I hope those of you who celebrate Easter have recovered from your chocolate bunny and jelly bean comas on this fine morning. It’s April Fool’s Day, but I’m not a fan of the holiday. I am a terrible liar, and I’m also embarrassingly gullible. Not a good combination. Plus, pranks have a way of turning mean, and I’m not a fan of meanness either. So. Let’s talk about… A book! (I know, you’re shocked!)
This month for Wine and Whining Book Club (I consistently get crap from the book club’s membership for what I’ve named it, but I like homonyms and alliterations, so I shan’t be changing it) we selected The Shoemaker’s Wife by Adriana Trigiani. The Shoemaker’s Wife is the tale of an unlikely couple re-united from their small Italian mountain town in New York City.
Circumstances conspire to send the (for all intents and purposes) orphaned Ciro away from his home in a convent the Italian Alps to become an apprentice shoemaker in America. Unfortunately, his exit from town is untimely as he is separated from his new found lady love, Enza. Shortly after Ciro’s departure, Enza and her family fall on hard times and she and her father make the decision to emigrate to America as well. Their emigration takes place during the early 1910s, so their journey reads like the quintessential Ellis Island tale.
Ciro and Enza’s path to finding each other again is not an easy one. They both have their share of adventures. Enza is a talented seamstress but stuck in Hoboken in a Cinderella-esque situation. Ciro is distracted by a high maintenance local beauty and turns out to be a kick ass boot maker. Their trials and tribulations give you a great picture of the times in which they live, and they talk enough about pasta to make you hungry.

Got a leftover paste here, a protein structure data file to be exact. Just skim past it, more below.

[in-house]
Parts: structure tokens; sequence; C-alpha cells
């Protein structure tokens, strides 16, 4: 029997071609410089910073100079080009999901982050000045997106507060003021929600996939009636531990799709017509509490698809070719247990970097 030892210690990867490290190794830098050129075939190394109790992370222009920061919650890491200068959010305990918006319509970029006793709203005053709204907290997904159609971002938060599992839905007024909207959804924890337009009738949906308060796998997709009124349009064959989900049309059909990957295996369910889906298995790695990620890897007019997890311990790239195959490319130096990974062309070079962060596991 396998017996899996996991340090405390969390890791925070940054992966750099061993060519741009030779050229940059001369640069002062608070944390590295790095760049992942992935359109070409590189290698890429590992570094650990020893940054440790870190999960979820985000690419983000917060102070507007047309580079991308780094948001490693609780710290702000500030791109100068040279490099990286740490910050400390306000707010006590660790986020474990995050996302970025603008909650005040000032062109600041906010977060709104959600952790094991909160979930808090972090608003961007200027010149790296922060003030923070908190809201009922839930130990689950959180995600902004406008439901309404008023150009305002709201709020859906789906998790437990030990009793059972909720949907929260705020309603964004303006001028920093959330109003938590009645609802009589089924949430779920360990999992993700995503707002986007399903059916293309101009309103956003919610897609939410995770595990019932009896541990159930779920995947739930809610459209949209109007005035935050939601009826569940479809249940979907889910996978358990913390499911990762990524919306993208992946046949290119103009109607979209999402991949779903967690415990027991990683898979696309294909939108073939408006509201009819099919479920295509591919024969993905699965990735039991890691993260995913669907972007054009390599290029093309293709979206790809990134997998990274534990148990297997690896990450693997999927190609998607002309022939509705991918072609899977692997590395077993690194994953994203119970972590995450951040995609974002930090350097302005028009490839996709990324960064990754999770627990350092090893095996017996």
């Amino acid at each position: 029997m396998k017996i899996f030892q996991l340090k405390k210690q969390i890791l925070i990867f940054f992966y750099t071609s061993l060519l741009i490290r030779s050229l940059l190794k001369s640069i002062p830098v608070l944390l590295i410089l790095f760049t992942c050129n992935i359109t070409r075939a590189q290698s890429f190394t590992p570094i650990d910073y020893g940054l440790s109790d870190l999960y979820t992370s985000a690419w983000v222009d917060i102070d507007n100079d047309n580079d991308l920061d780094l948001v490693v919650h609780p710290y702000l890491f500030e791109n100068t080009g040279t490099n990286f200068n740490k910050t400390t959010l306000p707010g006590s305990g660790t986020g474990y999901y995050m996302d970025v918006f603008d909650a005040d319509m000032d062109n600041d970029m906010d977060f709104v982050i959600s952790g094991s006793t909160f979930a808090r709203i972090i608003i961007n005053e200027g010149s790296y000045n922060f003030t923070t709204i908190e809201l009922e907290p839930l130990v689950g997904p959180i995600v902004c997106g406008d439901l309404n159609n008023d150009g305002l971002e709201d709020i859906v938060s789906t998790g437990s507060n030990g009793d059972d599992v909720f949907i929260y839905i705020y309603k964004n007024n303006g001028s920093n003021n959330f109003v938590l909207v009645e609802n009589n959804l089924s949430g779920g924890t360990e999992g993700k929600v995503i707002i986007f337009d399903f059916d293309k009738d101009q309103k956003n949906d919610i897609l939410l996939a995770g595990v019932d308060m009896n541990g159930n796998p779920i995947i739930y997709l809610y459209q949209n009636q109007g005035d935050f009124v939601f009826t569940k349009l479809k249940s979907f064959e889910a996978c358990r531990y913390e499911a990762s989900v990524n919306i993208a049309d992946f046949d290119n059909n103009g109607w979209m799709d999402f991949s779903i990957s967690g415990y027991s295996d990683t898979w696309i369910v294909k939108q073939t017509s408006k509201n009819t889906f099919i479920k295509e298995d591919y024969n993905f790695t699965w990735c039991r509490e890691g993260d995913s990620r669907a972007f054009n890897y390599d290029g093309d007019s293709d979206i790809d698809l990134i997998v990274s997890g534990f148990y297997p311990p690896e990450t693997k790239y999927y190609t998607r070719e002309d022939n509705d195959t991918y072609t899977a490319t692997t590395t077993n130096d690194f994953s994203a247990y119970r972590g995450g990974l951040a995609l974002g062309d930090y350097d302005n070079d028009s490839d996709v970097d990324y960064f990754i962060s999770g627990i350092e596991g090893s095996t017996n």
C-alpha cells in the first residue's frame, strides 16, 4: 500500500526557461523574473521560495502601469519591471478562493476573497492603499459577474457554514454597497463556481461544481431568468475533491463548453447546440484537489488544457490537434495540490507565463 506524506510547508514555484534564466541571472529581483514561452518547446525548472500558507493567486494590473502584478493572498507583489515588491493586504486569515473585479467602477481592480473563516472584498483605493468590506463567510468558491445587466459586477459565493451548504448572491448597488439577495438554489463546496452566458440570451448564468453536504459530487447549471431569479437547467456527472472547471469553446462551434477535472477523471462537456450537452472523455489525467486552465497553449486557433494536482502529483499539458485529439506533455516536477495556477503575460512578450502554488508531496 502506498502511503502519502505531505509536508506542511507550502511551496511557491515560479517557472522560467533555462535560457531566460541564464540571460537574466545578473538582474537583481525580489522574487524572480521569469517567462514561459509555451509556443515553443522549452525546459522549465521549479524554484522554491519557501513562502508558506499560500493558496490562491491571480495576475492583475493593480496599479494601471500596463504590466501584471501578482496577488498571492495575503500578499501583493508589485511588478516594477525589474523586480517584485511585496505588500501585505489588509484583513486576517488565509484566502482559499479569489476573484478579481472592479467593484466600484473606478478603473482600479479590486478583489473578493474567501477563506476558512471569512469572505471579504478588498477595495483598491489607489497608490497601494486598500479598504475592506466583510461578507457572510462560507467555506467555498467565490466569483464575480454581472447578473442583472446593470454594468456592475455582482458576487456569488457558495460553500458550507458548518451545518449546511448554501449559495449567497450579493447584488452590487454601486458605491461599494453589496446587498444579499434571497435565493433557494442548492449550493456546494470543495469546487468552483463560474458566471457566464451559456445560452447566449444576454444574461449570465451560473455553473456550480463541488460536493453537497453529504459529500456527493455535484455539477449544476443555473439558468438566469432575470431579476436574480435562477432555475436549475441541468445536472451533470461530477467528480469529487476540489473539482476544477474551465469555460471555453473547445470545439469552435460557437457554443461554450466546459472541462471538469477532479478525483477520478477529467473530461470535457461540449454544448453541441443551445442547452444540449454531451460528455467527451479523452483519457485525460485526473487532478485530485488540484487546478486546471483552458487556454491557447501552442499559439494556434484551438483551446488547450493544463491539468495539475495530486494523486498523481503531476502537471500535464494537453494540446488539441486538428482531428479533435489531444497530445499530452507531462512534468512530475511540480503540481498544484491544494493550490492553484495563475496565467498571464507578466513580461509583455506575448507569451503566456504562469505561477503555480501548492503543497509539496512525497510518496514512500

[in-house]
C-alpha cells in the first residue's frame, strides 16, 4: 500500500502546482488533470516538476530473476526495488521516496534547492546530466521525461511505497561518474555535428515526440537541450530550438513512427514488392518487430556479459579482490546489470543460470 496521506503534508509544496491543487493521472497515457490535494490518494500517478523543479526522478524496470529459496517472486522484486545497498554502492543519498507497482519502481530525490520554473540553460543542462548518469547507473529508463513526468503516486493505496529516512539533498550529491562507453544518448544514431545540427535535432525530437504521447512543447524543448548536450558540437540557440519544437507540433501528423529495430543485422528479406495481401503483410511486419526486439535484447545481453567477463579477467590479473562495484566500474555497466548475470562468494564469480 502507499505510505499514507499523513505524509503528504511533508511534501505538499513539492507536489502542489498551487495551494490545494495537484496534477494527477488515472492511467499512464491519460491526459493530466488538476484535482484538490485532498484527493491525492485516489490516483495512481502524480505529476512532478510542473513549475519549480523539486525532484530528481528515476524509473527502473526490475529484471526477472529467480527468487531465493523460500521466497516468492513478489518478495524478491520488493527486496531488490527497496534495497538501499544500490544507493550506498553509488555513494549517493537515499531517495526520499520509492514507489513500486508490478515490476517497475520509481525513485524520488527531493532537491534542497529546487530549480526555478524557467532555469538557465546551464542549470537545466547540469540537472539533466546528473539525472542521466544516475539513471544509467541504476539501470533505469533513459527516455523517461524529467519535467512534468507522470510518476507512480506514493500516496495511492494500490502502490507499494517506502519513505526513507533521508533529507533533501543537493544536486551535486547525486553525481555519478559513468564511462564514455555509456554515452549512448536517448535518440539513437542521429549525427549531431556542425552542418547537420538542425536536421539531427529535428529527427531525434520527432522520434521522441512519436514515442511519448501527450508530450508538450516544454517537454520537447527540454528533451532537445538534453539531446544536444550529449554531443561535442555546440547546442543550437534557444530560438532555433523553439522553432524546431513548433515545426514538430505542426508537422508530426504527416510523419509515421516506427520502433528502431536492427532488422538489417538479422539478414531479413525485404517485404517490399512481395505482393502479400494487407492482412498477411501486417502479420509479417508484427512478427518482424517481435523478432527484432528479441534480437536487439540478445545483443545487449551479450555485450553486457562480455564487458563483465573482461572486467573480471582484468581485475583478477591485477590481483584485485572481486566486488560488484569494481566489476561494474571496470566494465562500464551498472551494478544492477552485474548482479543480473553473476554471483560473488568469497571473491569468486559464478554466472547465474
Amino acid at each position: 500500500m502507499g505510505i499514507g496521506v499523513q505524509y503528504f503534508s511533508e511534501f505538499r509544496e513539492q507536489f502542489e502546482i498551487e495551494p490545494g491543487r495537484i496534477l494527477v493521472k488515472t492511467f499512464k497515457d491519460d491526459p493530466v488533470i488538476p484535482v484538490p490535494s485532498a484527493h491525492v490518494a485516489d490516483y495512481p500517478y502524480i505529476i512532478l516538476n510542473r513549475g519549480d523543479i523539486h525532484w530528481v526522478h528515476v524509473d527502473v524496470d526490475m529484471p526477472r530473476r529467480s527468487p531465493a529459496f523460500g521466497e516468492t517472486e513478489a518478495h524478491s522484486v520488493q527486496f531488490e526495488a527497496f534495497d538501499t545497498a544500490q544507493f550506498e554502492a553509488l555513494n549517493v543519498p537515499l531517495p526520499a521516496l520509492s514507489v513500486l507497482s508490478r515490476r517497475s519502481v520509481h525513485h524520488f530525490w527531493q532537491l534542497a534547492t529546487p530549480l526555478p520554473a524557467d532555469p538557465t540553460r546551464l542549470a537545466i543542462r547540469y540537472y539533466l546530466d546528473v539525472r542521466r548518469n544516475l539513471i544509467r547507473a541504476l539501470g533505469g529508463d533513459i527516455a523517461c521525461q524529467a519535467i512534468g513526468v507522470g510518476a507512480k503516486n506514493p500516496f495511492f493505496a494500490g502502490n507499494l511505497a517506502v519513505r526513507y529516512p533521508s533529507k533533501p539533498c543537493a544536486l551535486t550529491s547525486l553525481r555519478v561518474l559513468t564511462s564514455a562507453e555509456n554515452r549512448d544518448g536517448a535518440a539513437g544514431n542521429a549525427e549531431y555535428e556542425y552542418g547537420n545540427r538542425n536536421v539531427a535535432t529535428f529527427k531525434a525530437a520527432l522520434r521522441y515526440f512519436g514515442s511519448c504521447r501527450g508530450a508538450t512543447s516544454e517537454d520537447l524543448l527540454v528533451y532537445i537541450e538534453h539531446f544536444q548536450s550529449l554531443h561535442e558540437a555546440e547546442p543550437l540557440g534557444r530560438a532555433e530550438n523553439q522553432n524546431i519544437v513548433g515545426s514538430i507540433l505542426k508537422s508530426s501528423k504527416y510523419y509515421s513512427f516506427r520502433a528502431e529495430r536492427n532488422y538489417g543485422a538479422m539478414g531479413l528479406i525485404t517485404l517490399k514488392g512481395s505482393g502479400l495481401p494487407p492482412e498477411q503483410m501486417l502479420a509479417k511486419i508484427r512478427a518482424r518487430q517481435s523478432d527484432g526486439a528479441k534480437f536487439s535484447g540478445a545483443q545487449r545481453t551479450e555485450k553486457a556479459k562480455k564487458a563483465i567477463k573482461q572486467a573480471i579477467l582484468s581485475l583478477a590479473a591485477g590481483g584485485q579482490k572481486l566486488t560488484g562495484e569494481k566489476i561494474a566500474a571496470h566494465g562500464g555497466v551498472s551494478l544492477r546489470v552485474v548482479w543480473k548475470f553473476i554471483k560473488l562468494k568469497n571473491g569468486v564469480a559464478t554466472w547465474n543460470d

Spoilers are the bane of my existence, because it’s so difficult to talk about books without giving EVERYTHING away. I will say this much… While I enjoyed this book overall, there was a critical scene that reminded me a LOT of a scene in another one of Trigiani’s books, Lucia, Lucia. Consider this your SPOILER ALERT. Now. The goings on of How I Met Your Mother aside, people being ditched at the altar is NOT a common thing. Things rarely get to the point of tuxedos and gowns being donned when weddings fall apart. The fact that this occurred in both of the Trigiani books disappoints me, I mean, calling off a wedding a couple months ahead of time is infinitely more realistic. It’s certainly more dramatic to pull the jilted at the altar routine, but it’s almost too easy… That’s probably an unfair assessment, but I’m a giant snob-a-saurus rex.
Safe to read again. If this is your first Trigiani novel, and you like historical fiction, you’ll love it! So, Bookworms, are you ever frustrated by authors recycling story lines? Getting repetitive? Anybody else run into that?